Free mar­ket, Free State

CityPress - - Business - VAN RENS­BURG dewald.vrens­burg@city­press.co.za

The Free State town­ship of Tuma­hole is be­com­ing a lab­o­ra­tory for what is be­ing punted as an al­ter­na­tive to re­dis­tribu­tive land re­form – and it uses a ne­glected piece of late-apartheid law ( see box). up the R1 850 them­selves to get their ti­tles.

The pro­ject presses sev­eral po­lit­i­cal but­tons.

For the FMF, it rep­re­sents a model for land re­form with­out re­dis­tri­bu­tion from pri­vate white hands, or the at­ten­dant costs.

In­stead, it could see mu­nic­i­pal land – and ul­ti­mately tra­di­tional com­mu­nal land – in South Africa con­verted into pri­vate prop­erty. FMF di­rec­tor Eus­tace Davie jokes that they will “get to tra­di­tional land” af­ter they com­plete the con­ver­sion of the un­known mil­lions of mu­nic­i­pal lease­holds in South Africa.

For the Parys farm­ing com­mu­nity, it is a way to mend their his­tor­i­cally fraught re­la­tion­ship with the peo­ple liv­ing on and around their farms, Feld­man points out. Khaya Lam is inspired by Peru­vian economist Her­nando de Soto’s in­flu­en­tial and con­tro­ver­sial “dead cap­i­tal” the­ory.

This re­volves around the eco­nomic po­ten­tial of in­for­mal hous­ing in South Amer­ica, in­clud­ing Peru.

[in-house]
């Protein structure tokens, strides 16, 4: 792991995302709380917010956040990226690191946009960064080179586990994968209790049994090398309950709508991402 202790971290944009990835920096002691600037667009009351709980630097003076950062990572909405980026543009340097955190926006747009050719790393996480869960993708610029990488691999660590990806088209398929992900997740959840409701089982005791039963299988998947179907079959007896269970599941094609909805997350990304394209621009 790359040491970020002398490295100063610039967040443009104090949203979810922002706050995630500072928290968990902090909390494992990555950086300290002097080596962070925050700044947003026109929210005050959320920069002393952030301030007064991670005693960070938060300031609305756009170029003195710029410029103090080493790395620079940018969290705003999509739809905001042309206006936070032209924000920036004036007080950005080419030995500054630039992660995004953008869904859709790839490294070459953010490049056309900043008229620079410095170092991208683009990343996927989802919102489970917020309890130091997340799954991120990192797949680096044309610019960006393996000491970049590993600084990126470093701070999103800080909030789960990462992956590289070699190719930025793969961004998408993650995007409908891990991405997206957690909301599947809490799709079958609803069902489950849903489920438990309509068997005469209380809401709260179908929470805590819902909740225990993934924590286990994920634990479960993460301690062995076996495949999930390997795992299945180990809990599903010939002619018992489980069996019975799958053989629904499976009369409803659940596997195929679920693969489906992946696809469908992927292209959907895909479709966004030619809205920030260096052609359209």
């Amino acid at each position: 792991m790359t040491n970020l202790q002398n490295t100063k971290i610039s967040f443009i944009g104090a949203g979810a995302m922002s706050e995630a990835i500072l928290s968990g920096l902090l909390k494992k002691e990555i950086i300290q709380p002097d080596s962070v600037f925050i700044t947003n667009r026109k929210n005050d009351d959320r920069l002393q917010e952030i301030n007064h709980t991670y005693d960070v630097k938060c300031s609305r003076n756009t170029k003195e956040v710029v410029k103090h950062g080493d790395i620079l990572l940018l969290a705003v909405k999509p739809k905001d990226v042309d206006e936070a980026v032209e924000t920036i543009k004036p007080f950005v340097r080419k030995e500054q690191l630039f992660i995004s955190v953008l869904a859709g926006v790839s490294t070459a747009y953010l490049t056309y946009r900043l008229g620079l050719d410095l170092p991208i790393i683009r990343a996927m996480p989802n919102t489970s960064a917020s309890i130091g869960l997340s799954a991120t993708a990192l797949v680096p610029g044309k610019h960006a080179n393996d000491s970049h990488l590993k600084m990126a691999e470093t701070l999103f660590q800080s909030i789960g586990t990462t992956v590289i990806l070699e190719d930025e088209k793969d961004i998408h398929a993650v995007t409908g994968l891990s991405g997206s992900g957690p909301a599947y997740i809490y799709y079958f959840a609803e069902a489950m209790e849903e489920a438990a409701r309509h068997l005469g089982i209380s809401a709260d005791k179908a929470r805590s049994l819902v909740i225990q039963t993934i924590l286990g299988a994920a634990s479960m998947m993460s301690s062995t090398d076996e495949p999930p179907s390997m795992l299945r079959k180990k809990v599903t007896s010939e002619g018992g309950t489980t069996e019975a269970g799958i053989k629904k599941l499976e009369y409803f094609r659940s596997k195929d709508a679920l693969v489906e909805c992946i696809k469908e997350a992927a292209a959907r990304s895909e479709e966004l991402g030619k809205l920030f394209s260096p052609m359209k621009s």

He led projects sim­i­lar to FMF’s Khaya Lam ini­tia­tive to give ti­tle deeds to dwellers in in­for­mal set­tle­ments.

The idea was that an ex­plo­sion of eco­nomic ac­tiv­ity would en­sue once these prop­er­ties en­tered the fi­nan­cial sys­tem as col­lat­eral for loans.

How­ever, the ev­i­dence for these projects hav­ing a ma­jor ef­fect of that na­ture has re­mained slim, but its pro­po­nents have found var­i­ous other virtues in the ap­proach.

Ac­cord­ing to Mpondo, the most com­mon rea­son peo­ple come to her is not to trans­act with their prop­er­ties, but to en­sure their chil­dren’s in­her­i­tances.

Some can lever­age their houses for stu­dent loans, home im­prove­ments or busi­ness fund­ing, she told City Press.

The ap­prox­i­mately 17 000 er­ven in Tuma­hole that could be trans­ferred amount to “R2 bil­lion” in dead cap­i­tal, ac­cord­ing to a re­cent ar­ti­cle by Davie.

This as­sumes an av­er­age prop­erty value of about R120 000 be­ing re­alised through a sale or debt.

Ac­cord­ing to Du Toit, a va­cant Tuma­hole plot sells for about R4 000, but the de­vel­oped part of the town­ship has a var­ied prop­erty mar­ket with min­i­mal RDP-type houses si­t­u­ated near large and elab­o­rate ones.

Records at the Bloem­fontein Deeds Of­fice in­di­cate that prop­er­ties in Tuma­hole have been selling for up to R420 000 for 311m2 since 2013, but mostly un­der R100 000 for prop­er­ties be­tween 240m2 and 530m2.

A prop­erty that was seem­ingly trans­ferred in the first tranche of Khaya Lam ti­tles is cur­rently on sale at a value of R25 000.

MY HOME Maria Modise (82) is one of the Tuma­hole res­i­dents who re­ceived a ti­tle

deed

Newspapers in English

Newspapers from South Africa

© PressReader. All rights reserved.